Aside from what seemed rather settled or to have come, on that weekend, to some sort of settlement, the conference raised among other things the issue of possibility, via those titular notions "meeting" and "innovation." But this particular meeting suggested this one possible innovation: that the notion of poetic "possibility" has been run aground, i.e. the innovative/experimental imperative to "make possible" via non-normative methods (abstract lyricism, disjunction, challenging subjectivity, etc.) has come to an impasse. The form of several presentations served to confirm this, making a case for Ms. Poet X as innovative because she exhibited qualities a, g, and m and challenged notions 3p and 6t, while gesturing toward the possibility of z9627r. As though the possible were thoroughly "exhausted," as in tired, at rest, cant go on, mapped out not only as a potential, but as an actuality. And as though conference attendees were, well, not wishing to be polite, but suffering from absorption. Shouldnt we agree also on the terms? Or rather, argue over them? So surely locked in lexicons are we really onto possibilities after all? Or merely options? On the syllabus for CW680, for week 9, well compare possibility as a convention and as a potential, and then discuss the potential as a convention. Go to the zoo and write a sonnet or do a chance operation on three different brands of alphabet soup. Isnt possibility all about including as many things as possible after all?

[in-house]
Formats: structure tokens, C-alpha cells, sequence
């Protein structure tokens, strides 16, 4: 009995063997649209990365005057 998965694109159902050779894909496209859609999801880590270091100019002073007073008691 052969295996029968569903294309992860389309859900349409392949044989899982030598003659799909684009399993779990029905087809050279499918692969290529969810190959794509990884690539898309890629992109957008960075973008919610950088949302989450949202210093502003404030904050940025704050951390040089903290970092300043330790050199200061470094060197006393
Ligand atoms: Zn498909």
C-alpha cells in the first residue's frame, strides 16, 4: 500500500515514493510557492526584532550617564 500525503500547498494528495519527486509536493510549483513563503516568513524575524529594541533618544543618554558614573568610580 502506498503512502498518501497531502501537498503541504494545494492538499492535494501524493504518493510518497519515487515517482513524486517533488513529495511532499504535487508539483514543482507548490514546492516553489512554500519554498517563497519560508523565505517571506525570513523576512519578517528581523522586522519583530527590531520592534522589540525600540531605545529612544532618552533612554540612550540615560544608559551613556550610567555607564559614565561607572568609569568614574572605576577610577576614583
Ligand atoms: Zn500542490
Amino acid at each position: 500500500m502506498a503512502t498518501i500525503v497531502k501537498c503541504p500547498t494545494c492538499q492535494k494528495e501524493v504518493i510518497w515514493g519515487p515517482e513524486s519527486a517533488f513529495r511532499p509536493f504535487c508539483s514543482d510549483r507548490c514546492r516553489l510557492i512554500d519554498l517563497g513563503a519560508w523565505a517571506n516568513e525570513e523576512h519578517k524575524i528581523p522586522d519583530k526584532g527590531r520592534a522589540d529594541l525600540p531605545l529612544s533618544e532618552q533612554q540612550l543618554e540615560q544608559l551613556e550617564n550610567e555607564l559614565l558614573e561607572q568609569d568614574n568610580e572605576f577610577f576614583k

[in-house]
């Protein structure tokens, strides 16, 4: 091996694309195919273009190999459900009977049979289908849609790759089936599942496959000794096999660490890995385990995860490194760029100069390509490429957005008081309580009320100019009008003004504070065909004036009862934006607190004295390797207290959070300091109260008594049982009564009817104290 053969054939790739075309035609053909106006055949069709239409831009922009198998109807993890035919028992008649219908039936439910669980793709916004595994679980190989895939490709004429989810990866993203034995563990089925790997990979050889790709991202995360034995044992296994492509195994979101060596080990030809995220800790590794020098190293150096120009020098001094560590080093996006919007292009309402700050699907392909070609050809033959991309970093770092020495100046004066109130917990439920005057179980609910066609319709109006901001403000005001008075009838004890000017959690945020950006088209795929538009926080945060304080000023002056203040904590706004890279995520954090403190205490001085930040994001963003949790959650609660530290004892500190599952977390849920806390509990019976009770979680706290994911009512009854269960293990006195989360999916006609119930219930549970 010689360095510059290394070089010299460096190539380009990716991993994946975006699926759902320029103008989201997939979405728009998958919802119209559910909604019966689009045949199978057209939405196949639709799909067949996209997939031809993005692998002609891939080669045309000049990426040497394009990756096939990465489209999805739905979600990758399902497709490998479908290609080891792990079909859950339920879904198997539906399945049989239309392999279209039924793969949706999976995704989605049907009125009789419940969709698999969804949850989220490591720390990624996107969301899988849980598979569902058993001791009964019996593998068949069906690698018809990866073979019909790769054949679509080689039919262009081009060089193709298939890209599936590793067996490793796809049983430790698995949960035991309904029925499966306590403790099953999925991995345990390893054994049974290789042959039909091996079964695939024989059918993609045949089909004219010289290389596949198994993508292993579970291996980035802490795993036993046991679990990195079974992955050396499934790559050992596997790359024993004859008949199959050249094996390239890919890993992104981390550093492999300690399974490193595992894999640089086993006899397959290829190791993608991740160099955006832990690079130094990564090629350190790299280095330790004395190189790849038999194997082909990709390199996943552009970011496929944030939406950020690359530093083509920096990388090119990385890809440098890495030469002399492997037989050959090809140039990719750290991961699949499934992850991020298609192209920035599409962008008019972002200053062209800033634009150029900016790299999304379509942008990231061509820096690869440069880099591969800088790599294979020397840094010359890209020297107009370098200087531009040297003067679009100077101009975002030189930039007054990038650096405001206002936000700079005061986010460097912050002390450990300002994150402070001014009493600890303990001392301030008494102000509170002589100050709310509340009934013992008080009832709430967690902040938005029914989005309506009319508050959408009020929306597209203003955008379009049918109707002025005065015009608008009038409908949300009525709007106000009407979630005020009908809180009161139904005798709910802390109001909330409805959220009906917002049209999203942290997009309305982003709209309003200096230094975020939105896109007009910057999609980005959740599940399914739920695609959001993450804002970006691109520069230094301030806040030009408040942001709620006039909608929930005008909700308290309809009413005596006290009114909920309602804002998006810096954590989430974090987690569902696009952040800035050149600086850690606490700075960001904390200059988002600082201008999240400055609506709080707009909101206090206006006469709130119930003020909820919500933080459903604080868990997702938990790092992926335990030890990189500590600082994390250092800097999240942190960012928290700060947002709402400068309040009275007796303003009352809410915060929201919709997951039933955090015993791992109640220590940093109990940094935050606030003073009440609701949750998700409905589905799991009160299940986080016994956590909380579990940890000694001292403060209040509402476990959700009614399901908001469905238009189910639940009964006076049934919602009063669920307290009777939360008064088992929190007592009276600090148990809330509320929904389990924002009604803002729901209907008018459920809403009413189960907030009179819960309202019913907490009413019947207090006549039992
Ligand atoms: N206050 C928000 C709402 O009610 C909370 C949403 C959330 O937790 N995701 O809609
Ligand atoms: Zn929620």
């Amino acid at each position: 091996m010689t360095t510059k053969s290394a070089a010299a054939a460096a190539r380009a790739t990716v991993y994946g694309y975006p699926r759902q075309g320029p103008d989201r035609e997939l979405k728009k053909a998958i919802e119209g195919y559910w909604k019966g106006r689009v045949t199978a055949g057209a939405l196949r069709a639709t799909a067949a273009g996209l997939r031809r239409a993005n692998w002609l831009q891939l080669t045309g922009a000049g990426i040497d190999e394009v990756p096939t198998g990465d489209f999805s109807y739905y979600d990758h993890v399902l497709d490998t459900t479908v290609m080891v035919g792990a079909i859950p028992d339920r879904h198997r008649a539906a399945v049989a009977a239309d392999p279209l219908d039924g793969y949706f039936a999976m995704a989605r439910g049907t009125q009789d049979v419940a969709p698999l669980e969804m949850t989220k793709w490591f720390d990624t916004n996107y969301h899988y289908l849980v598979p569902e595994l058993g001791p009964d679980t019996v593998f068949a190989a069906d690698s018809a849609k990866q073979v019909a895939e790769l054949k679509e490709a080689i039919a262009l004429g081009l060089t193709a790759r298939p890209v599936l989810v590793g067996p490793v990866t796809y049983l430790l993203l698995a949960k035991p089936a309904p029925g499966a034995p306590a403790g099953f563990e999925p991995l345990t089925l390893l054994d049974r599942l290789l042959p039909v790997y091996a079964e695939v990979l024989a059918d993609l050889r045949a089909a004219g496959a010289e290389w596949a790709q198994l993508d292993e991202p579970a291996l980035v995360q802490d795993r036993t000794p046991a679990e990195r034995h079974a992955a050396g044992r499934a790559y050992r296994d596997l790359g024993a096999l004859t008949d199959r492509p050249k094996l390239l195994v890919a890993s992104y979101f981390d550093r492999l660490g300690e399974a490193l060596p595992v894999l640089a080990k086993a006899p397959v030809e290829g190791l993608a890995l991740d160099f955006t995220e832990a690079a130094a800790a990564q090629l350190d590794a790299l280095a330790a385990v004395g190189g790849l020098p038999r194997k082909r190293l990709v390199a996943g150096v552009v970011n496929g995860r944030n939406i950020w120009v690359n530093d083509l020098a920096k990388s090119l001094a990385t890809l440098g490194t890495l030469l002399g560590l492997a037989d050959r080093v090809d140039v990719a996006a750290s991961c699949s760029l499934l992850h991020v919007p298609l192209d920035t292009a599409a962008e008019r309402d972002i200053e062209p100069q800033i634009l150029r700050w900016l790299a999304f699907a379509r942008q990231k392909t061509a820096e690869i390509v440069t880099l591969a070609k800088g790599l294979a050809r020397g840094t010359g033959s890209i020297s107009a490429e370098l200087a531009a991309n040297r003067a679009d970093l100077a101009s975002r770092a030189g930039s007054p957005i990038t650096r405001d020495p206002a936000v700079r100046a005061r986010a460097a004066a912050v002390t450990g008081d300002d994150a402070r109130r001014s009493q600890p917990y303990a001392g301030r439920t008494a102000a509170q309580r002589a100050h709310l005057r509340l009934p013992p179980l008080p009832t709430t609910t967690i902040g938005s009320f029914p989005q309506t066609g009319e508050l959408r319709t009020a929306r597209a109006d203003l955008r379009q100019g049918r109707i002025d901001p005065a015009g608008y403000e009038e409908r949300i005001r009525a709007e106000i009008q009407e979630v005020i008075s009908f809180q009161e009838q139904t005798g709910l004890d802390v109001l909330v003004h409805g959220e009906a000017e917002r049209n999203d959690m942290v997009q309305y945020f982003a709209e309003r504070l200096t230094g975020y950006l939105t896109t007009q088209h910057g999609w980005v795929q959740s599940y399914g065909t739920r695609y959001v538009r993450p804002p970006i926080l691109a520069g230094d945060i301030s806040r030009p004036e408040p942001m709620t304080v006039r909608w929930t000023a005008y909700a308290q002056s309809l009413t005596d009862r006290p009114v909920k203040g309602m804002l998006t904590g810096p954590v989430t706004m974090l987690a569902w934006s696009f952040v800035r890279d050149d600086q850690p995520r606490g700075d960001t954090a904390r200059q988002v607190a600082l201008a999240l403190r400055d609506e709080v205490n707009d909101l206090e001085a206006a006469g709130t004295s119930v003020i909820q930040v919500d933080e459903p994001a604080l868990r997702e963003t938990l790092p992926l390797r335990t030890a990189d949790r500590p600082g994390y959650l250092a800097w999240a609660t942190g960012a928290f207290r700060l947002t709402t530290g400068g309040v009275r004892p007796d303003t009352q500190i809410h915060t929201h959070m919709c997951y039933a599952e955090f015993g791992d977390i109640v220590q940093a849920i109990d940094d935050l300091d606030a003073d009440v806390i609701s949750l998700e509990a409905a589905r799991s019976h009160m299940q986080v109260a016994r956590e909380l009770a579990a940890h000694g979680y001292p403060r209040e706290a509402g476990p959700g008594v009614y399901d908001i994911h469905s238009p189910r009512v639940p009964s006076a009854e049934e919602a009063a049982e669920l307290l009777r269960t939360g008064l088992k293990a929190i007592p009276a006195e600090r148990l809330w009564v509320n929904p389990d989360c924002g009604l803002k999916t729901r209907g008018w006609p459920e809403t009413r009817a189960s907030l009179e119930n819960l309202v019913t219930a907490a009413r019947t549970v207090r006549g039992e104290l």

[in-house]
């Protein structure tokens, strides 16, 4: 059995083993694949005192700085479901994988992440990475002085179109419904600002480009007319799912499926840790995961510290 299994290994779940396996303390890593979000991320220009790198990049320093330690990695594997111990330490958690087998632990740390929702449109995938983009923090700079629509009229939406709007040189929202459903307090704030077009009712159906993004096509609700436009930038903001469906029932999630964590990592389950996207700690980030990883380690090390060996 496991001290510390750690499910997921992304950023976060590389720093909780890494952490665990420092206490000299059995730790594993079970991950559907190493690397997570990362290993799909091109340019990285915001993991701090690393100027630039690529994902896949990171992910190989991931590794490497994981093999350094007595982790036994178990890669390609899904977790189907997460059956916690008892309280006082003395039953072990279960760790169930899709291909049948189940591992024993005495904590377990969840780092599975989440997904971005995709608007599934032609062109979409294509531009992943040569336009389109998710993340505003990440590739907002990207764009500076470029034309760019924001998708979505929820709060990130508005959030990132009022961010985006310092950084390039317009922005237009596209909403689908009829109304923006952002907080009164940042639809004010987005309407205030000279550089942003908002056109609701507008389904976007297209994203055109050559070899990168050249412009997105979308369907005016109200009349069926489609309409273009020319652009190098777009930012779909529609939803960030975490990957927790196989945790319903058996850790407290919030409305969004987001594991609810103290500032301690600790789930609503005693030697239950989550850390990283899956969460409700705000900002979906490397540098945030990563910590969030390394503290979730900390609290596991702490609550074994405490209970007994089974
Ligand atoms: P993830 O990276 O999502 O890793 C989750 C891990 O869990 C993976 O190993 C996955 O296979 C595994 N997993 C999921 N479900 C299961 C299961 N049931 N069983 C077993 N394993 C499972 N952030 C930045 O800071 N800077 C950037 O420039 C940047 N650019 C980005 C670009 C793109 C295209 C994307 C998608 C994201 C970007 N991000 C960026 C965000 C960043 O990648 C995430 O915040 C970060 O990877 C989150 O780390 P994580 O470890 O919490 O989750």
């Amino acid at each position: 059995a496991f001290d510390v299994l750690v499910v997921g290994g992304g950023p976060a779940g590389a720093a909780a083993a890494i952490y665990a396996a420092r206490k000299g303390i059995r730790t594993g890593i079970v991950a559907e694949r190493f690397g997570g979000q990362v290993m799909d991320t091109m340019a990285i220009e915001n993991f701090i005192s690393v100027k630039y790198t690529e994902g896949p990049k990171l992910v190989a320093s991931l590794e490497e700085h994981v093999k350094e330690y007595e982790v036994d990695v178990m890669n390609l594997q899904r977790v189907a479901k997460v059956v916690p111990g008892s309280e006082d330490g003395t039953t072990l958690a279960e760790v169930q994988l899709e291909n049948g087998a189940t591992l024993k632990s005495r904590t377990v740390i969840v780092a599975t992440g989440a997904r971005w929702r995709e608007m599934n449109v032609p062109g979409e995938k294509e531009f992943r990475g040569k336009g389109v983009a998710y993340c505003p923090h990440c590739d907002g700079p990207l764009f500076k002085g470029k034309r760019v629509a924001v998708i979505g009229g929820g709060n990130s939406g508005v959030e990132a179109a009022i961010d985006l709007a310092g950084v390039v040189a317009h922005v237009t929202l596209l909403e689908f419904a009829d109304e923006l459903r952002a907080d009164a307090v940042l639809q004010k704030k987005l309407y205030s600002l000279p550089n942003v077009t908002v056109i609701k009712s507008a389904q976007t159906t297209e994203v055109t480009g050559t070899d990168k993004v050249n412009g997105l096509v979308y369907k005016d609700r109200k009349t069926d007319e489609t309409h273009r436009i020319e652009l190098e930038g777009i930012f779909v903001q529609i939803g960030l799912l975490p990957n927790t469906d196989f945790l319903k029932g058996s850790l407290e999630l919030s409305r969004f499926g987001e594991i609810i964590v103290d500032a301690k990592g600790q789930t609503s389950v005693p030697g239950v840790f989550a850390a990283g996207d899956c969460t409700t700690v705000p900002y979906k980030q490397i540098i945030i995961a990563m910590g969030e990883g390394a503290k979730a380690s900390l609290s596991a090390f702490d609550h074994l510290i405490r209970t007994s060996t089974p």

The merest semantic shift brings about new conceptual ground. Why not dwell in probability? What is it to open the field of the probable? How does that resonate with the openness poems have? It seems more valuable and more open, less authoritative ( i.e. having to do less with the self than with the shifting field in which one operates) to work towards making things probable. Yet it implies perhaps some necessary discipline, that the realm of the probable is slightly "smaller" or more determined than the possible after all, anythings possible, but only when something is considered it is probable or it is not. Discipline eventually one must choose one route of all possible ways, and one chooses, most likely, the most possible, so that it seems the possible is a subset of the probable, and so that moving towards the probable is opening onto new ground. Rather than spreading difference perhaps an otherness that is imagining (Duncan).
[For a fuller, more candid account of the proceedings, see Linda Russo and Logan Esdales collaborative response, "A Barnard Report" in the archive of SUNY-Buffalos Poetics List, 4/19/99.]
BIO: Linda Russo's poems were recently published in Potes & Poets Press New Chapbook Series. Her essay "The 'F' Word in the Age of Mechanical Reproduction: An Account of Women-Edited Small Presses and Journals" is forthcoming in Talisman: A Journal of Contemporary Poetry and Poetics.